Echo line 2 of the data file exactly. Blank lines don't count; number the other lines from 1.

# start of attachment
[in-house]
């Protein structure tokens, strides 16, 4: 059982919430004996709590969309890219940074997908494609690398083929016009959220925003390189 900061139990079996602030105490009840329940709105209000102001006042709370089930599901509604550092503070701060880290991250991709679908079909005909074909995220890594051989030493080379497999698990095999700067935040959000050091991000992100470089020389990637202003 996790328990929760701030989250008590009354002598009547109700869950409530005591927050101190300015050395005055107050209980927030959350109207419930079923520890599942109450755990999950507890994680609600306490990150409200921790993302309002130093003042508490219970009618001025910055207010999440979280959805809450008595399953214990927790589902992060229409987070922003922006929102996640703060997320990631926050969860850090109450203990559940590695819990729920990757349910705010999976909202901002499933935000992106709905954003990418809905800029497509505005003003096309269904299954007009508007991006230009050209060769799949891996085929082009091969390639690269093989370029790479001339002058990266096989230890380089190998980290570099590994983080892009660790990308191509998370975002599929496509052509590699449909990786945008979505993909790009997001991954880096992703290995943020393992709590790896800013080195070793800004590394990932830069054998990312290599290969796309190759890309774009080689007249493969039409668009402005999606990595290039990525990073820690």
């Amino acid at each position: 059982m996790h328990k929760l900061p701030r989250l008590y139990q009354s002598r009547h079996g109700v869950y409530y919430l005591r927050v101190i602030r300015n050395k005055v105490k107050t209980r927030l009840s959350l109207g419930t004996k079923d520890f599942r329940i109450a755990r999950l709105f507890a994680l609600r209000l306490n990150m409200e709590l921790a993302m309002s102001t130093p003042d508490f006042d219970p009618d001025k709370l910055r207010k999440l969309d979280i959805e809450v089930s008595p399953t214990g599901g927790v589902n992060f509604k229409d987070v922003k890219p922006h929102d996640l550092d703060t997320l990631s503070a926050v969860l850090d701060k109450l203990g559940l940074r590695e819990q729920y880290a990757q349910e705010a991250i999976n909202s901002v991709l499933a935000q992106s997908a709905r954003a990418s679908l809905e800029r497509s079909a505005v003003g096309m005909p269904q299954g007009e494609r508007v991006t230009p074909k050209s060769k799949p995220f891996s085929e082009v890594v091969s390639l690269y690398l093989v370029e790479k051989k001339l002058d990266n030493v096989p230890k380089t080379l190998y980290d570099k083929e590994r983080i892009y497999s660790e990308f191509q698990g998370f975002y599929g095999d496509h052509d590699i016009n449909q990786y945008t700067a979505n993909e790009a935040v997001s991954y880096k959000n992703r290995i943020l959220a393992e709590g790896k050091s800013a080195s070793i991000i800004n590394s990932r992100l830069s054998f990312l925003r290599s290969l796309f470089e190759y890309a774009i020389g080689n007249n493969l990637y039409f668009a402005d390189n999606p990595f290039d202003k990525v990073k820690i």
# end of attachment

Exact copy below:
């Protein structure tokens, strides 16, 4: 059982919430004996709590969309890219940074997908494609690398083929016009959220925003390189 900061139990079996602030105490009840329940709105209000102001006042709370089930599901509604550092503070701060880290991250991709679908079909005909074909995220890594051989030493080379497999698990095999700067935040959000050091991000992100470089020389990637202003 996790328990929760701030989250008590009354002598009547109700869950409530005591927050101190300015050395005055107050209980927030959350109207419930079923520890599942109450755990999950507890994680609600306490990150409200921790993302309002130093003042508490219970009618001025910055207010999440979280959805809450008595399953214990927790589902992060229409987070922003922006929102996640703060997320990631926050969860850090109450203990559940590695819990729920990757349910705010999976909202901002499933935000992106709905954003990418809905800029497509505005003003096309269904299954007009508007991006230009050209060769799949891996085929082009091969390639690269093989370029790479001339002058990266096989230890380089190998980290570099590994983080892009660790990308191509998370975002599929496509052509590699449909990786945008979505993909790009997001991954880096992703290995943020393992709590790896800013080195070793800004590394990932830069054998990312290599290969796309190759890309774009080689007249493969039409668009402005999606990595290039990525990073820690």